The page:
Bacterial Endophytes: Who and Where, and What Are They Doing

BJJ Lugtenberg, Gabriele Berg

Research output: Chapter in Book/Report/Conference proceedingChapterpeer-review


Diverse bacteria known as endophytes inhabit virtually all plants. Endophytic bacteria are referred to as those that can be detected at a particular moment within the tissues of apparently healthy plant hosts (Hallmann et al. 1997; Schulz and Boyle, 2006). Most of the endophytes colonize different compartments of the plant apoplast, including the intercellular spaces of the cell walls and xylem vessels. Some of them are able to colonize reproductive organs of plants, for example flowers, fruits, and seeds. Inside a plant these bacteria do not normally cause any substantial morphological changes like root-nodule symbionts do (see Chapters 44, 45). They also do not cause any disease symptoms, in contrast to phytopathogens. Many endophytic bacteria possess a number of plant-beneficial traits in vitro; few of those are exhibited in planta and only a small number of endophytes proved to be very effective plant growth-promoting and/or biocontrol agents under agricultural conditions (Scherwinski et al., 2008; Berg, 2009; see Chapters 53, 54).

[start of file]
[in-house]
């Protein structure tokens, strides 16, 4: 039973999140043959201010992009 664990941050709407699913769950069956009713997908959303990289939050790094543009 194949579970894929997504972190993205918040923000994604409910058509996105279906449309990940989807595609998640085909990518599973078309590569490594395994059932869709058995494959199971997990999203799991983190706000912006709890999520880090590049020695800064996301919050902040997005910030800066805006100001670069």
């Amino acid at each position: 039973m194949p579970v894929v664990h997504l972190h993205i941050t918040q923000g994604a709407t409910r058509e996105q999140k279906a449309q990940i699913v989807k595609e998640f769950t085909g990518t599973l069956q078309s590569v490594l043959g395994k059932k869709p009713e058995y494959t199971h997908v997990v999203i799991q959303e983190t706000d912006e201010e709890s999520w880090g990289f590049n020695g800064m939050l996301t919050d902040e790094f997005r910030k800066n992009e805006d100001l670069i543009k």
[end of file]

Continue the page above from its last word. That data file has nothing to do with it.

In the following paragraphs we 07111 discuss a number of important issues about endophytes. We 07111 begin with a description of which bacteria were found as endophytes. Subsequently, colonization strategies used by endophytes 07111 be described. How do they get inside plants? Which molecular traits are important for endophytic colonization? How do they escape the р1а111’5 Immune response? Once they establish themselves in a plant, some endophytes can have a number of beneficial effects on their hosts. What are the mechanisms of their beneficial influence on plants? Here we will focus on those …
Original languageEnglish
Title of host publicationMolecular Microbial Ecology of the Rhizosphere
EditorsFrans J. de Bruijn
PublisherJohn Wiley and Sons Ltd
Publication statusPublished - 18 Mar 2013


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